With ambitious new goals to eliminate fossil fuels from its electricity system and slash greenhouse gas emissions to zero by 2045, California is headed "in the right direction" while the Trump administration and others lag behind, Gov. Jerry Brown said Monday. "California has been doing stuff that the rest of the world, most of the world, is just hoping they might get to someday," Brown said in signing Senate Bill 100, which requires California to get 100% of its electricity from clean sources like hydropower, wind, and solar by 2045—a pledge already made by Hawaii, per the Los Angeles Times. To take effect in January, the bill proposed by State Sen. Kevin de Leon also requires electric utilities to generate 60% of their power from renewable sources by 2030, up from an earlier goal of 50%.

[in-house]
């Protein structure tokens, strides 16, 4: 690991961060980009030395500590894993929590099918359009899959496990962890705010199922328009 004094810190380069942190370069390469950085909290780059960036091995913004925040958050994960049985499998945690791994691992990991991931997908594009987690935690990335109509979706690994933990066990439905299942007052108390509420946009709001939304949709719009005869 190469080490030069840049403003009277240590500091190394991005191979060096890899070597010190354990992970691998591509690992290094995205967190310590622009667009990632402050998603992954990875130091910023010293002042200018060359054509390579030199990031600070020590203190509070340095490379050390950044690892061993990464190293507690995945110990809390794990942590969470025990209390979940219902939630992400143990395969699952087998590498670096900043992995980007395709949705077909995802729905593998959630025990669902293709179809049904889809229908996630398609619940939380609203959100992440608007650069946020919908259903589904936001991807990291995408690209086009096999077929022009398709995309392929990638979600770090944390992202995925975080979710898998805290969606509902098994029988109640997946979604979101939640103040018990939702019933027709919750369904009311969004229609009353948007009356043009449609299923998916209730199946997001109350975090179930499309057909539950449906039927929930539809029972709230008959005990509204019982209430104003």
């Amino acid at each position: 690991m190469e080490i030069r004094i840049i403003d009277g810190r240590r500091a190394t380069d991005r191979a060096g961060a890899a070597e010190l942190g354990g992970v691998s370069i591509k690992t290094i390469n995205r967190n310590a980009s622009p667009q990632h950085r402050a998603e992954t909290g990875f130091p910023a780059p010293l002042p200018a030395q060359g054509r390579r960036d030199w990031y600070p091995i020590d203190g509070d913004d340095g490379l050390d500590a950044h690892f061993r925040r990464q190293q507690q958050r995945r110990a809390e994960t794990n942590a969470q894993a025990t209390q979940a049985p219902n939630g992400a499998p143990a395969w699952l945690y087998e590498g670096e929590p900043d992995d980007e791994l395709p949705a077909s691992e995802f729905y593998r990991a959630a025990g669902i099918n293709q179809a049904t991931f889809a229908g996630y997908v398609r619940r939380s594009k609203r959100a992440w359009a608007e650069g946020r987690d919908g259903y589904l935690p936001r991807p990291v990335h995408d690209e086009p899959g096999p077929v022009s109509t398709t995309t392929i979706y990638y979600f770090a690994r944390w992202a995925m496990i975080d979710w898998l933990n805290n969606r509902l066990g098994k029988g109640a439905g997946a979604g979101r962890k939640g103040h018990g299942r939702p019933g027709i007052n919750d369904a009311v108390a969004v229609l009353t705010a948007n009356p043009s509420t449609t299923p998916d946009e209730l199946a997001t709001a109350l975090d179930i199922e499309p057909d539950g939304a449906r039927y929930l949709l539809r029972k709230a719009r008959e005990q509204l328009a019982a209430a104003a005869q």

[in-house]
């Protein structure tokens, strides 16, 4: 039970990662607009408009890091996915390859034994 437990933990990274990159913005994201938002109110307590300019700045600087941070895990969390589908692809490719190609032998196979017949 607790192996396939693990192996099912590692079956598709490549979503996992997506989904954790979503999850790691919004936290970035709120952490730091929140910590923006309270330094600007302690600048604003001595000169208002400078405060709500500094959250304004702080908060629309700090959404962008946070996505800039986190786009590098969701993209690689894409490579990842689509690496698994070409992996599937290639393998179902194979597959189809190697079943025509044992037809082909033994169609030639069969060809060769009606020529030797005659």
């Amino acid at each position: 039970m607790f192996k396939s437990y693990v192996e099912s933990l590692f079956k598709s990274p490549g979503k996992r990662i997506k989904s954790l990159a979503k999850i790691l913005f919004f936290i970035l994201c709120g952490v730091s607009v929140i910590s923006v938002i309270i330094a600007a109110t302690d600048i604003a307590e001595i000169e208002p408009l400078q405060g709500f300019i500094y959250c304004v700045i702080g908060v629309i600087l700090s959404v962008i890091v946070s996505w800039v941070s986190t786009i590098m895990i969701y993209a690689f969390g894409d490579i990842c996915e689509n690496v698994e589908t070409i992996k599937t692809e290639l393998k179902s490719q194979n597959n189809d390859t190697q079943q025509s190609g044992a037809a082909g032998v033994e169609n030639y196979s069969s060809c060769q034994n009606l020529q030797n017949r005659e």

However, all that’s outlined in the bill is "merely a goal, with no mandate or penalty for falling short," reports CNBC. That might calm critics who fear the move is unfeasible, would raise electricity bills, and hurt coal workers, per NPR. But "California is committed to doing whatever is necessary to meet the existential threat of climate change," said Brown, who added an executive order calling for the state to be carbon neutral by 2045, then work to pull greenhouse gases from the atmosphere. "No matter what the naysayers may say, it is a real, present danger." Indeed, a state report out last month said climate change could lead to more consistent wildfires, deadlier heat waves, and higher sea levels in California—concerns likely to be raised at a global climate change conference beginning Wednesday in San Francisco. (Read more California stories.)